Dan P. McAdams

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Dan P. McAdams
Born (1954-02-07) February 7, 1954 (age 68)
Scientific career
FieldsNarrative psychology and Thematic coherence
InstitutionsNorthwestern University (professor)

Dan P. McAdams (born February 7, 1954) is personality psychologist and the Henry Wade Rogers Professor in the Department of Psychology at Northwestern University.[2][3]

He was raised in Gary, Indiana, where he attended nearby Valparaiso University. In 1979 he was awarded a Ph.D. from the Harvard Department of Social Relations.[4]

McAdams is the author of The Person: An Introduction to the Science of Personality Psychology,[5] a classroom textbook.[1] He co-edited, with Amia Lieblich and Ruthellen Josselson, the eleven-book series "The Narrative Study of Lives".[6] He is a member of The Human Capital and Economic Opportunity Working Group at the Becker Friedman Institute for Research in Economics.[7]

Three Levels of Personality[edit]

His three level model of personality [8] was used in Jonathan Haidt's The Happiness Hypothesis[9] The three levels are :

  1. Dispositional traits, a person's general tendencies. For example, the Big Five personality traits lists: Openness, Conscientiousness, Extraversion, Agreeableness, Neuroticism.
  2. Characteristic adaptations, a person's desires, beliefs, concerns, and coping mechanisms.
  3. Life stories, the stories that give a life a sense of unity, meaning, and purpose. This is known as Narrative identity.

Publication[edit]

Bibliography[edit]

Selected publications:[2]

  • McAdams, D. P. (2015). "The art and science of personality development" New York: The Guilford Press
  • McAdams, D. P. (2011). "George W. Bush and the redemptive dream: A psychological portrait." New York: Oxford University Press.
  • McAdams, D. P., & Olson, B. (2010). "Personality development: Continuity and change over the life course." In S. Fiske, D. Schacter, and R. Sternberg (Eds.), Annual Review of Psychology (Vol. 61, pp. 517–542). Palo Alto, CA: Annual Reviews, Inc.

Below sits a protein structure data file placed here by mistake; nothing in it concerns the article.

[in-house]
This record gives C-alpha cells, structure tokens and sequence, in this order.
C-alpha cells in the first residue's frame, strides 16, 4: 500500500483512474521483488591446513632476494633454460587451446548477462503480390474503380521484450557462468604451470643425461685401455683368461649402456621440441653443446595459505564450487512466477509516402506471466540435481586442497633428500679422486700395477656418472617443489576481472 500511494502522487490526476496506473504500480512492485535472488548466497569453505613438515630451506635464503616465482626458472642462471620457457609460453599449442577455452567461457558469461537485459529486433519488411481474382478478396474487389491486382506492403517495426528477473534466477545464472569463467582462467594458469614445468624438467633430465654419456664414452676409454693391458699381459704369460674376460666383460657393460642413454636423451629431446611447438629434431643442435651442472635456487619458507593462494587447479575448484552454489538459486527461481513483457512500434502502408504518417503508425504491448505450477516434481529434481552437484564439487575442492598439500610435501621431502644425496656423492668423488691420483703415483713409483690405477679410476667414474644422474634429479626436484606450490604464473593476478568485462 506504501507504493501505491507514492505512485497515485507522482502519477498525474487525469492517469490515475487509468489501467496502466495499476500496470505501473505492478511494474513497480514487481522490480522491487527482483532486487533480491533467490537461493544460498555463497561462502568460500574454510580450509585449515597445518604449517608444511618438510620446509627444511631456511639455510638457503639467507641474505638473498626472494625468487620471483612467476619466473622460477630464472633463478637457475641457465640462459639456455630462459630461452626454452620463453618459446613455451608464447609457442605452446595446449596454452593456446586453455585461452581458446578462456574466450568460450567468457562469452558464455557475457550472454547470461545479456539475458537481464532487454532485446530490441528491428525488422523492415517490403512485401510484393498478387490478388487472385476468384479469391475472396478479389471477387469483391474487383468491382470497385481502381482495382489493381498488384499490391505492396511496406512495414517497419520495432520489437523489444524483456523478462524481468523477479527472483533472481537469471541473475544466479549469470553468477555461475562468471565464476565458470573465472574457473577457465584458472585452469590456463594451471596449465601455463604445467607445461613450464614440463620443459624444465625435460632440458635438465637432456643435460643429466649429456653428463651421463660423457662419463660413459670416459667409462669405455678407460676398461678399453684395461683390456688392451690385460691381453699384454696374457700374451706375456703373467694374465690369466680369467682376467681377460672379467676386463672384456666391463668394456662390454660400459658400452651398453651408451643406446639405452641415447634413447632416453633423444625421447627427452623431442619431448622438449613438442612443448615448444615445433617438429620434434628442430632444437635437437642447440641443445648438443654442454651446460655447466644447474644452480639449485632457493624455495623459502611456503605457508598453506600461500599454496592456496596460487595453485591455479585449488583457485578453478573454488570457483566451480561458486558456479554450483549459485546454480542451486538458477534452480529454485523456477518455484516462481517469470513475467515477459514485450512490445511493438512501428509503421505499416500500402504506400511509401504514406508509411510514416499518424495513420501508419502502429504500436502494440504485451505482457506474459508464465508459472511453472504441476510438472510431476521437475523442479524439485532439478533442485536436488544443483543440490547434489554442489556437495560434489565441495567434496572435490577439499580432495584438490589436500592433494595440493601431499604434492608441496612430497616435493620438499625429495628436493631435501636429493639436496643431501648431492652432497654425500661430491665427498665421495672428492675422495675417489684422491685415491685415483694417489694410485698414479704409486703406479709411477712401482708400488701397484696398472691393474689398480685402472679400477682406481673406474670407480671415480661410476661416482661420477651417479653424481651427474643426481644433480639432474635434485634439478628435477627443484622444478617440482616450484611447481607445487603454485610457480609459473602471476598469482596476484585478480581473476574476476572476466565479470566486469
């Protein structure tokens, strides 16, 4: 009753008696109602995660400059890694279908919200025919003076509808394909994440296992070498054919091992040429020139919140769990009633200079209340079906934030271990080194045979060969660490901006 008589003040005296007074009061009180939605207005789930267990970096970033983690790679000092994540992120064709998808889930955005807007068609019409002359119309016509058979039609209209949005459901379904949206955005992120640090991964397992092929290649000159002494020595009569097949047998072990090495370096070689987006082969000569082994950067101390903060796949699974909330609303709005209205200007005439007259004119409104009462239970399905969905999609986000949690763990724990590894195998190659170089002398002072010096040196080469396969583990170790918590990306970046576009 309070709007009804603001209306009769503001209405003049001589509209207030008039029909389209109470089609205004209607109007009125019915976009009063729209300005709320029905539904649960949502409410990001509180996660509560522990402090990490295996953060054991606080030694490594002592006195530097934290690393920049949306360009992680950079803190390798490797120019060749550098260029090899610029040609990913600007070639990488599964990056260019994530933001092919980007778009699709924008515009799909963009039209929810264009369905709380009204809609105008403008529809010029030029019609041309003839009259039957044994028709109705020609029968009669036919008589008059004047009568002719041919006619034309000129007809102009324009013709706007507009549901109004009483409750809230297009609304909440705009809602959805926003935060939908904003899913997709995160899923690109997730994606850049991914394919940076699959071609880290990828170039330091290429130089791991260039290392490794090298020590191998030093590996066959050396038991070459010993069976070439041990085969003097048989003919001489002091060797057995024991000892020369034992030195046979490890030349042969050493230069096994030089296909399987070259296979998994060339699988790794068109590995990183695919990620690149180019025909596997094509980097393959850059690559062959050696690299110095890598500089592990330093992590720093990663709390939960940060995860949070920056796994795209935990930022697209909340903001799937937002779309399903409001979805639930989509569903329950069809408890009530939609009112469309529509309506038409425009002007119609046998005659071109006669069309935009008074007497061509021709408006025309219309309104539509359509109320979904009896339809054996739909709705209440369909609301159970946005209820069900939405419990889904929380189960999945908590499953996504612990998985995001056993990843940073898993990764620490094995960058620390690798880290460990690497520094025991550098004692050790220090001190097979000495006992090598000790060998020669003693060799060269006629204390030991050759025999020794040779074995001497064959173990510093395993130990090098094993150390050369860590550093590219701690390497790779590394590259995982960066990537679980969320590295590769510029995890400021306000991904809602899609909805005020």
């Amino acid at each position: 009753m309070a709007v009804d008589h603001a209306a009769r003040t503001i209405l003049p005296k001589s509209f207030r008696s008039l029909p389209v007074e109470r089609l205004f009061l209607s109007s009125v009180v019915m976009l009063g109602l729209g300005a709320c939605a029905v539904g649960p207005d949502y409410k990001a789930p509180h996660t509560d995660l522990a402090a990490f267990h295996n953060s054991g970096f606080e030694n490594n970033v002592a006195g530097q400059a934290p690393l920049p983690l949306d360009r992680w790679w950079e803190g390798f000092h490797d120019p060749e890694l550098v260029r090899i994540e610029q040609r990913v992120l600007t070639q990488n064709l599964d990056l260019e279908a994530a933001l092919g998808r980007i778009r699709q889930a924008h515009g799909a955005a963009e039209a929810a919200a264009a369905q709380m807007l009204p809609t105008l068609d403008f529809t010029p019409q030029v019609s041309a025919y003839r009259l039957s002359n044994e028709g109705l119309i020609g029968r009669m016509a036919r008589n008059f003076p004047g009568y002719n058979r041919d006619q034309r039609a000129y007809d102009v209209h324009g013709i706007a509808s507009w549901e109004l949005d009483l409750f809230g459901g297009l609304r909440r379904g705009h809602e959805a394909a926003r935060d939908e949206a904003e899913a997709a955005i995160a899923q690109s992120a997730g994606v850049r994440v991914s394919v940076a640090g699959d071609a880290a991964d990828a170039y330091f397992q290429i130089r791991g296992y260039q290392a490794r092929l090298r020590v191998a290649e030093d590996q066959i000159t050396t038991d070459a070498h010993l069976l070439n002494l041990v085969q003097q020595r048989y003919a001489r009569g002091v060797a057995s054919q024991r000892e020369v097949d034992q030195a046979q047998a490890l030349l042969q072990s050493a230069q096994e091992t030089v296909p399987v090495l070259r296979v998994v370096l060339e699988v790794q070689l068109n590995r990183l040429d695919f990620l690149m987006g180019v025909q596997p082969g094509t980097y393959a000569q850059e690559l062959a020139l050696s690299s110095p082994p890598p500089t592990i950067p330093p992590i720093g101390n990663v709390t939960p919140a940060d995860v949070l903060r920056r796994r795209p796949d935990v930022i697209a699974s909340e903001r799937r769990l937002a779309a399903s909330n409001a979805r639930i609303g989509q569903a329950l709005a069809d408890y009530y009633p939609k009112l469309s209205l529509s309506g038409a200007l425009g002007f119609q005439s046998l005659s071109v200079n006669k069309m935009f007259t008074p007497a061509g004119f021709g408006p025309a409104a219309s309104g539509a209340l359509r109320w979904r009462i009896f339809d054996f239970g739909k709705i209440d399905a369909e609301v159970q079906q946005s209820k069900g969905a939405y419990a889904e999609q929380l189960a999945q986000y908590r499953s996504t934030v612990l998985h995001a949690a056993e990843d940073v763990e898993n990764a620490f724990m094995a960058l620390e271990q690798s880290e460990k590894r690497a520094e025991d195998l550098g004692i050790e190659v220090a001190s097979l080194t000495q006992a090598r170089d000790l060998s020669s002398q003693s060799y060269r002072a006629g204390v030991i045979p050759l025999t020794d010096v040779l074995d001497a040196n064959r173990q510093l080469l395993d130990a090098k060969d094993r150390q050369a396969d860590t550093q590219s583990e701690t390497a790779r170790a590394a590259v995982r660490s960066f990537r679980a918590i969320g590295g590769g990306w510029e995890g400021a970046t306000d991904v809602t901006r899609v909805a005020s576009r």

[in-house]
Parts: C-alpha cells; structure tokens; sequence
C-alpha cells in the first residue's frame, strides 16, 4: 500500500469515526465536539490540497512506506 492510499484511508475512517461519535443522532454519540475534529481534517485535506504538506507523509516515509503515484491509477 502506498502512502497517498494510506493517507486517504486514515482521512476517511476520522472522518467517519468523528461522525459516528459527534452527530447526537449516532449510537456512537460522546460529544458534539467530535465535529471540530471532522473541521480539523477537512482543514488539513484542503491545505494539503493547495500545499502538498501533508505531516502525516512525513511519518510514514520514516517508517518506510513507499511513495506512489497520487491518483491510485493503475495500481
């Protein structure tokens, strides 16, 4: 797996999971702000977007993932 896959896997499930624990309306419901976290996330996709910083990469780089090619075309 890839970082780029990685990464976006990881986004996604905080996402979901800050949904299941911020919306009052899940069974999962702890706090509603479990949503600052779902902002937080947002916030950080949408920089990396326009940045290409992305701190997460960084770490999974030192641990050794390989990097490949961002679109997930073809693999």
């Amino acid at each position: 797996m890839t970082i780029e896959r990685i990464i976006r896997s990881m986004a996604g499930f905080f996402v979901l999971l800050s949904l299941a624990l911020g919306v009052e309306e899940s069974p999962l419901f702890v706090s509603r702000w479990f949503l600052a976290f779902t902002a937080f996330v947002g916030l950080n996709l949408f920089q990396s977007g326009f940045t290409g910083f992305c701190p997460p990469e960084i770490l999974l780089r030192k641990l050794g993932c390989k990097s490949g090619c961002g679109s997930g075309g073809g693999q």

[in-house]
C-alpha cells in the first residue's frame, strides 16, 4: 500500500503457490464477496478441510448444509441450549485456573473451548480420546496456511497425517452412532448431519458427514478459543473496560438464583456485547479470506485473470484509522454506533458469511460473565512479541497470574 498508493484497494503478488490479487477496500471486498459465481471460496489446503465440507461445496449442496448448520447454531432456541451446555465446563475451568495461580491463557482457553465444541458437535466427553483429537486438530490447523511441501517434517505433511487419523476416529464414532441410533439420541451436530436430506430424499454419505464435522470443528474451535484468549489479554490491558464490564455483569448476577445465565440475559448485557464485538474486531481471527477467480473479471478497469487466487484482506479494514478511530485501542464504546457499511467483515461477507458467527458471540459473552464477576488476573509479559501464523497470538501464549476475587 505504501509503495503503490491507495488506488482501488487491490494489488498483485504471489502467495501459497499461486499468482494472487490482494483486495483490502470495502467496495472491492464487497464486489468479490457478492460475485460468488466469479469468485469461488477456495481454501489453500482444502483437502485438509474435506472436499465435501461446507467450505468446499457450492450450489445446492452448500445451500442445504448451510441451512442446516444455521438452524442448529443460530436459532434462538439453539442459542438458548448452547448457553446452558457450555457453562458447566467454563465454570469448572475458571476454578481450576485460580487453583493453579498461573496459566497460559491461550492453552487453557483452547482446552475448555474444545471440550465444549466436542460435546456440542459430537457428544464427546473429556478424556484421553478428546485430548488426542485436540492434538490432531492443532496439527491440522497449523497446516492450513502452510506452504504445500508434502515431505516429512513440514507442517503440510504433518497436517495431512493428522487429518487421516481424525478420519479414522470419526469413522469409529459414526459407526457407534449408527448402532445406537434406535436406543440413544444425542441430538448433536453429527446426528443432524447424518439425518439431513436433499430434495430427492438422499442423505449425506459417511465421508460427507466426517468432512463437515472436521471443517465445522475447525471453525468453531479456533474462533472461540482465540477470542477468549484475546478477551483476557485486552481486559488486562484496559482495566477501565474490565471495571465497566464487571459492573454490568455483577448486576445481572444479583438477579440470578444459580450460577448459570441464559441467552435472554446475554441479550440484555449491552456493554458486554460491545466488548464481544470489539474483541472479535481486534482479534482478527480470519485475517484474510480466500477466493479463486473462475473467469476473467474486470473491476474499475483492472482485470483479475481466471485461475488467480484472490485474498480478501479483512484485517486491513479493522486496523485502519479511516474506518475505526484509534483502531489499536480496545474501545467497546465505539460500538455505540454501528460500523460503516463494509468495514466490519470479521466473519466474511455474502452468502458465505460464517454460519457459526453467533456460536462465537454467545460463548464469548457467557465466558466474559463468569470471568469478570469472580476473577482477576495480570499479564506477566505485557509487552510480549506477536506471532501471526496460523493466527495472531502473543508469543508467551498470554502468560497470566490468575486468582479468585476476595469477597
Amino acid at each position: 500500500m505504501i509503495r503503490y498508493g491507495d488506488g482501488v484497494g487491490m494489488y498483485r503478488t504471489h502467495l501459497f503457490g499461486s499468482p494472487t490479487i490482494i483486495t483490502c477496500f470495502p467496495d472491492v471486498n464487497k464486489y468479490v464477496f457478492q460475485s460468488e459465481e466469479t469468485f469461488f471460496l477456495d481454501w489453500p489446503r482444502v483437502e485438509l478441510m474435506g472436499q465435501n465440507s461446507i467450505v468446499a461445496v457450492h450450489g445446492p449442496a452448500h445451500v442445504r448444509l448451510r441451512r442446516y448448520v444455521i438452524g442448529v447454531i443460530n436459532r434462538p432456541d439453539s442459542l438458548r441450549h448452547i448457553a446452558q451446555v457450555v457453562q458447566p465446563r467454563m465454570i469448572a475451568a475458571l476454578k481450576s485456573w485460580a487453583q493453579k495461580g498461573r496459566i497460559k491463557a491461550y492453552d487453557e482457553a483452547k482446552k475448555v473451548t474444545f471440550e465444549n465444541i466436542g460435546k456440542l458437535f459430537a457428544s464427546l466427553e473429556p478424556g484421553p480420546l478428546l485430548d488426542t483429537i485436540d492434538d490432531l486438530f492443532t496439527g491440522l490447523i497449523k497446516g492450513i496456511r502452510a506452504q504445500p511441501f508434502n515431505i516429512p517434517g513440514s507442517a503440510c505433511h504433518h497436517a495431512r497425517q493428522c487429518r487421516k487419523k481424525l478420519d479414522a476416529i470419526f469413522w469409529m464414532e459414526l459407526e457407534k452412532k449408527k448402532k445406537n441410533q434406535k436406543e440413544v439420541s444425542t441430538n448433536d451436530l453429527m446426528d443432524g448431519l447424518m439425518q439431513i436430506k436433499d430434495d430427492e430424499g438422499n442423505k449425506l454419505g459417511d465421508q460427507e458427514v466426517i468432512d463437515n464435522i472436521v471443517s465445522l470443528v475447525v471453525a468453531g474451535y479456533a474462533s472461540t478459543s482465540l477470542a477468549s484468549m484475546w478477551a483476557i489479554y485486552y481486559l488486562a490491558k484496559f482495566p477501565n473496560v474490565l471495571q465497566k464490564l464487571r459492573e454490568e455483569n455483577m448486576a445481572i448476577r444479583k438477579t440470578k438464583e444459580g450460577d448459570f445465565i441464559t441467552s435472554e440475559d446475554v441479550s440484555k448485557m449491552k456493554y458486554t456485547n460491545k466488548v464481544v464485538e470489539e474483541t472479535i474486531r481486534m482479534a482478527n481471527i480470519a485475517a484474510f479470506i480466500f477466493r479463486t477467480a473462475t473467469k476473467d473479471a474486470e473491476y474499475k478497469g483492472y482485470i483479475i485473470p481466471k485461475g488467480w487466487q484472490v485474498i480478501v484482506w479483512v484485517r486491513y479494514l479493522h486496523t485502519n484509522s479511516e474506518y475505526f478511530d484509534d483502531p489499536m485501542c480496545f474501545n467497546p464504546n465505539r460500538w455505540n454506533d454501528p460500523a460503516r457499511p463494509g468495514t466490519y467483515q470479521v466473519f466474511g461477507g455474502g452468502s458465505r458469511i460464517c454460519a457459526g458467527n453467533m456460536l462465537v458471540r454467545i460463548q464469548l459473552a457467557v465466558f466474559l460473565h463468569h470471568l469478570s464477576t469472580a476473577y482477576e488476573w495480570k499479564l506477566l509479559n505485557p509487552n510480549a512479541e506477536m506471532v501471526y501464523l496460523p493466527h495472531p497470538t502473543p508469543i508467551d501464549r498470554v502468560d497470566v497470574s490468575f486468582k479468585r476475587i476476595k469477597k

• Bauer, J. J., & McAdams, D. P. (2010). "Eudaimonic growth: Narrative growth goals predict increases in ego development and subjective well-being 3 years later." Developmental Psychology, 46, 761–772.
  • McAdams, D. P. (2009). "The person: An introduction to the science of personality psychology" (5th Ed.). New York: Wiley.
  • McAdams, Dan P. (2008). Foreword to Explorations in Personality, by Henry A. Murray. New York: Oxford University Press.
  • McAdams, D. P., Albaugh, M., Farber, E., Daniels, J., Logan, R. L., & Olson, B. (2008). "Family metaphors and moral intuitions: How conservatives and liberals narrate their lives." Journal of Personality and Social Psychology, 95, 978–990.
  • McAdams, D. P., & Pals, J. L. (2006). "A new Big Five: Fundamental principles for an integrative science of personality." American Psychologist, 61, 204–217.
  • McAdams, D. P. (2006). "The redemptive self: Stories Americans live by." New York: Oxford University Press.
  • McAdams, D. P., Josselson, R. & Lieblich, A. (2001). "Turns in the road : narrative studies of lives in transition" Washington, DC : American Psychological Association.
  • McAdams, Dan P (2020). The Strange Case of Donald J. Trump: A Psychological Reckoning. Oxford University Press. ISBN 978-0197507476. Retrieved 29 October 2020.

Articles and essays[edit]

  • McAdams, D. P., & Guo, J. (2015). Narrating the generative life. Psychological Science, 26, 475–483.
  • Manczak, E., Zapata-Gietl, C., & McAdams, D. P. (2014). Regulatory focus in the life story: Prevention and promotion as expressed in three layers of personality. Journal of Personality and Social Psychology, 106, 169–181.
  • McAdams, D. P. (2013). The psychological self as actor, agent, and author. Perspectives on Psychological Science, 8, 272–295.
  • McAdams, D.P. (1995). What do we know when we know a person? Journal of Personality. 63:3, 365 - 396. Duke University Press.

References[edit]

  1. ^ a b "Narrative psychology: Internet and resource guide". Le Moyne College. Retrieved January 22, 2013.
  2. ^ a b "Faculty Profiles". Department of Psychology, Northwestern University. Retrieved January 22, 2013.
  3. ^ "About Dan McAdams :: The Redemptive Self: Stories Americans Live By :: Northwestern University". redemptiveself.northwestern.edu. Retrieved 2022-06-06.
  4. ^ "faculty profiles". UNDERGRAD PSYCH ASSOC. Archived from the original on January 2, 2013. Retrieved January 26, 2013.
  5. ^ "Dan P. McAdams Author Page". Amazon.com. Retrieved January 22, 2013.
  6. ^ "Foley Center". Foley Center, Northwestern University. Retrieved January 22, 2013.
  7. ^ "The Human Capital and Economic Opportunity Working Group". Becker Friedman Institute. Retrieved January 22, 2013.
  8. ^ "What Do We Know When We Know a Person?" (PDF). Journal of Personality, 1995. Retrieved January 22, 2013.
  9. ^ The Happiness Hypothesis: Finding Modern Truth in Ancient Wisdom. p. 142.